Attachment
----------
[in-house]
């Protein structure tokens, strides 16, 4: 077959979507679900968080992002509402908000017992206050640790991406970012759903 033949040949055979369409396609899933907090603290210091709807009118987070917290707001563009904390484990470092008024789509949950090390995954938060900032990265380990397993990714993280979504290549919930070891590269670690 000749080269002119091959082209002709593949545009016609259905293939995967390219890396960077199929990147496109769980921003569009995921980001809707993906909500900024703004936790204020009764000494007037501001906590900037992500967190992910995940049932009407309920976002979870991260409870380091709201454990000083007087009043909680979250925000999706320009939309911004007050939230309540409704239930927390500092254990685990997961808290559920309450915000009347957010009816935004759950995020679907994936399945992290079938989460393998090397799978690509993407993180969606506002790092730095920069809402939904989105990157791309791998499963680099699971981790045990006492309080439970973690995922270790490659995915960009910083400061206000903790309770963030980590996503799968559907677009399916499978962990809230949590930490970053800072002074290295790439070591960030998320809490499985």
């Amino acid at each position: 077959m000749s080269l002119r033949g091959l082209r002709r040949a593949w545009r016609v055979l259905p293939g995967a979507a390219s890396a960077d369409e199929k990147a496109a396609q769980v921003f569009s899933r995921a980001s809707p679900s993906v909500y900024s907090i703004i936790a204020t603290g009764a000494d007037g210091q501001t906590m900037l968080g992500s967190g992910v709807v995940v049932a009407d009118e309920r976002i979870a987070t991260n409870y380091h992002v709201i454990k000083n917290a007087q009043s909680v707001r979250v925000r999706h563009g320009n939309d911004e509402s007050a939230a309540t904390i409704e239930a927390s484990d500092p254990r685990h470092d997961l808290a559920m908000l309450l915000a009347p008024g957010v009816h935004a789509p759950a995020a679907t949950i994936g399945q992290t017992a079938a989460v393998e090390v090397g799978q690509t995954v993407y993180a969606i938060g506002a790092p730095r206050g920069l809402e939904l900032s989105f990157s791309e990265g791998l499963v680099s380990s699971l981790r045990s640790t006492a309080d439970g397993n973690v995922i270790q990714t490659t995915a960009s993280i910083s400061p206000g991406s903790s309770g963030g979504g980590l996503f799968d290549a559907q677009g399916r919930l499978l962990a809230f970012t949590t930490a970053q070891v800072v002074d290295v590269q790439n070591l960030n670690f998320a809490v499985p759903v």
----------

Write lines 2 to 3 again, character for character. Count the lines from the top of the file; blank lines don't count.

């Protein structure tokens, strides 16, 4: 077959979507679900968080992002509402908000017992206050640790991406970012759903 033949040949055979369409396609899933907090603290210091709807009118987070917290707001563009904390484990470092008024789509949950090390995954938060900032990265380990397993990714993280979504290549919930070891590269670690 000749080269002119091959082209002709593949545009016609259905293939995967390219890396960077199929990147496109769980921003569009995921980001809707993906909500900024703004936790204020009764000494007037501001906590900037992500967190992910995940049932009407309920976002979870991260409870380091709201454990000083007087009043909680979250925000999706320009939309911004007050939230309540409704239930927390500092254990685990997961808290559920309450915000009347957010009816935004759950995020679907994936399945992290079938989460393998090397799978690509993407993180969606506002790092730095920069809402939904989105990157791309791998499963680099699971981790045990006492309080439970973690995922270790490659995915960009910083400061206000903790309770963030980590996503799968559907677009399916499978962990809230949590930490970053800072002074290295790439070591960030998320809490499985």
């Amino acid at each position: 077959m000749s080269l002119r033949g091959l082209r002709r040949a593949w545009r016609v055979l259905p293939g995967a979507a390219s890396a960077d369409e199929k990147a496109a396609q769980v921003f569009s899933r995921a980001s809707p679900s993906v909500y900024s907090i703004i936790a204020t603290g009764a000494d007037g210091q501001t906590m900037l968080g992500s967190g992910v709807v995940v049932a009407d009118e309920r976002i979870a987070t991260n409870y380091h992002v709201i454990k000083n917290a007087q009043s909680v707001r979250v925000r999706h563009g320009n939309d911004e509402s007050a939230a309540t904390i409704e239930a927390s484990d500092p254990r685990h470092d997961l808290a559920m908000l309450l915000a009347p008024g957010v009816h935004a789509p759950a995020a679907t949950i994936g399945q992290t017992a079938a989460v393998e090390v090397g799978q690509t995954v993407y993180a969606i938060g506002a790092p730095r206050g920069l809402e939904l900032s989105f990157s791309e990265g791998l499963v680099s380990s699971l981790r045990s640790t006492a309080d439970g397993n973690v995922i270790q990714t490659t995915a960009s993280i910083s400061p206000g991406s903790s309770g963030g979504g980590l996503f799968d290549a559907q677009g399916r919930l499978l962990a809230f970012t949590t930490a970053q070891v800072v002074d290295v590269q790439n070591l960030n670690f998320a809490v499985p759903v």